Job Vacancies

We are hiring! There is currently one position open at CPG:

  • One four-year PhD position affiliated with the Department of Zoology at Stockholm University on bumblebee genomics, supervised by David Díez del Molino. This conservation genomics project will be part of a research programme funded by FORMAS, and will focus on investigating genomic introgression from commercial bumblebees into wild populations. project Deadline for applications is on February 15th. Learn more and apply here.


We are always interested in adding new postdocs and junior researchers to CPG! If you would like to apply for your own funding to join the centre, please contact one of the centre’s research leaders.




Masters Projects

We offer opportunities for MSc projects on several topics. If you think you could be interested in any of these topics please contact the PI of that particular project.

Ancient wildlife evolution

(Love Dalén, love.dalen@nrm.se)

This research describes the evolution of wildlife populations over the past 40,000 years. Our research currently focuses on both extinct and extant mammals, such as cave lions, wolves, bears and woolly mammoths. We use DNA from ancient animal remains to better understand how environmental changes (such as the last ice age) have shaped their evolution and distribution over this time.

Ancient humans

(Anders Götherström, anders.gotherstrom@arklab.su.se)

We use the genomes of ancient individuals to understand the histories and demographics of human populations. Points of interest include: the impact of mesolithic migrations on the shaping of Eurasia; the Neolithic Expansion and the consequent interactions between migrating farmers and hunter-gatherers; the Iron and Viking Ages; and human adaptation over time. MSc candidates will have the opportunity to learn molecular techniques specialized for working with ancient DNA, as well as computational methods and population genetic analyses.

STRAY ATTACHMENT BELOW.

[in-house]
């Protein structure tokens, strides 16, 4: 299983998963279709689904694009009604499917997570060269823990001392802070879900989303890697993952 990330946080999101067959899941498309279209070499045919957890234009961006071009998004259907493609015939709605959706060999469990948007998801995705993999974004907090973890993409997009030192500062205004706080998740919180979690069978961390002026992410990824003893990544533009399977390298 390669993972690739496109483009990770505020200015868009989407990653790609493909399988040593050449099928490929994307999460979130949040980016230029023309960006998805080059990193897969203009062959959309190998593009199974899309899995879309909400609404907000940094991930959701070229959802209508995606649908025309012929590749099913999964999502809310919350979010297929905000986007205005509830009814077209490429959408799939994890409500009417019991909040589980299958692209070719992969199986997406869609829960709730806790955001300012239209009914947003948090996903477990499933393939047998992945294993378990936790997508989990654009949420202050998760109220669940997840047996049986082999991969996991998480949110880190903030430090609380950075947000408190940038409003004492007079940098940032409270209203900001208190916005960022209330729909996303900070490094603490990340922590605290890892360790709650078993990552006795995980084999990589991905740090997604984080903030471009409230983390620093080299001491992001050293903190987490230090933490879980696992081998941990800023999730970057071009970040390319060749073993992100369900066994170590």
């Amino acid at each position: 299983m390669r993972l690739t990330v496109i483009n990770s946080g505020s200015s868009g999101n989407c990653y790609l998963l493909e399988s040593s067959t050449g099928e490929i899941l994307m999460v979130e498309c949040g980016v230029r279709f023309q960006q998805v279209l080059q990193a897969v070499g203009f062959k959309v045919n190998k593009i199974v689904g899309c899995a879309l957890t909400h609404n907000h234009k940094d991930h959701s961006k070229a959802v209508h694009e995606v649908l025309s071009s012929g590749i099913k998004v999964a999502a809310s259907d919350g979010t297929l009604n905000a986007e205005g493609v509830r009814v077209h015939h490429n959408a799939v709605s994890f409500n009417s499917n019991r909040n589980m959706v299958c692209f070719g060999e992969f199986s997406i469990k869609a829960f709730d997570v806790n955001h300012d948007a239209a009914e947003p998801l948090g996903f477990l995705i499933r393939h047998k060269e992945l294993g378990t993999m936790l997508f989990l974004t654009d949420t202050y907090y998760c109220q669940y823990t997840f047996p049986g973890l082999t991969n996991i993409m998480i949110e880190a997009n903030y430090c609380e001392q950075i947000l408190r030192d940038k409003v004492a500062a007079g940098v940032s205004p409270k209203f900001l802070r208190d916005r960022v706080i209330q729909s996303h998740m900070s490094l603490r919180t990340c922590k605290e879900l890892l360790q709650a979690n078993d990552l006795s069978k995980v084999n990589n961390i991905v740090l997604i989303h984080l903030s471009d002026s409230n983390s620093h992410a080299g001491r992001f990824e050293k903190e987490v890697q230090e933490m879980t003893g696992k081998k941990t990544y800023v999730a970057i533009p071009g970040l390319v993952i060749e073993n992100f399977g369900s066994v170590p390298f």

Genomics of extinction

(Love Dalén, love.dalen@nrm.se)

We are currently in the world’s 6th mass extinction event. Understanding why species go extinct is crucial for slowing this. This research uses DNA techniques of historic and ancient samples to study genetic effects in small populations to better understand the causes of population extinction. Current projects include the study of endangered or declining species such as mountain gorillas, Sumatran rhinoceros and Arctic foxes.

Insect adaptation

(David Díez, david.diez@nrm.se)

Bees provide an important ecological service as pollinators but their populations are declining dramatically. We use modern samples together with samples from museum collections to study how populations of these species adapt to environmental changes induced by human activities such of agricultural intensification and the use of pesticides. This subject offers opportunities for a variety of MSc projects including field work, molecular laboratory techniques in ancient DNA and metabarcoding, bioinformatics and population genetics analyses of data.

Ancient pathogens

(Anders Götherström, anders.gotherstrom@arklab.su.se)

Humans are home to a huge diversity of microorganisms. Some of these microorganisms are pathogenic (e.g. bacteria causing leprosy and plague) and by studying them we can understand events shaping human history such as the Black Death or the Spanish Flu. We also study pathogens that have afflicted other prehistoric organisms, such as woolly mammoth and woolly rhino.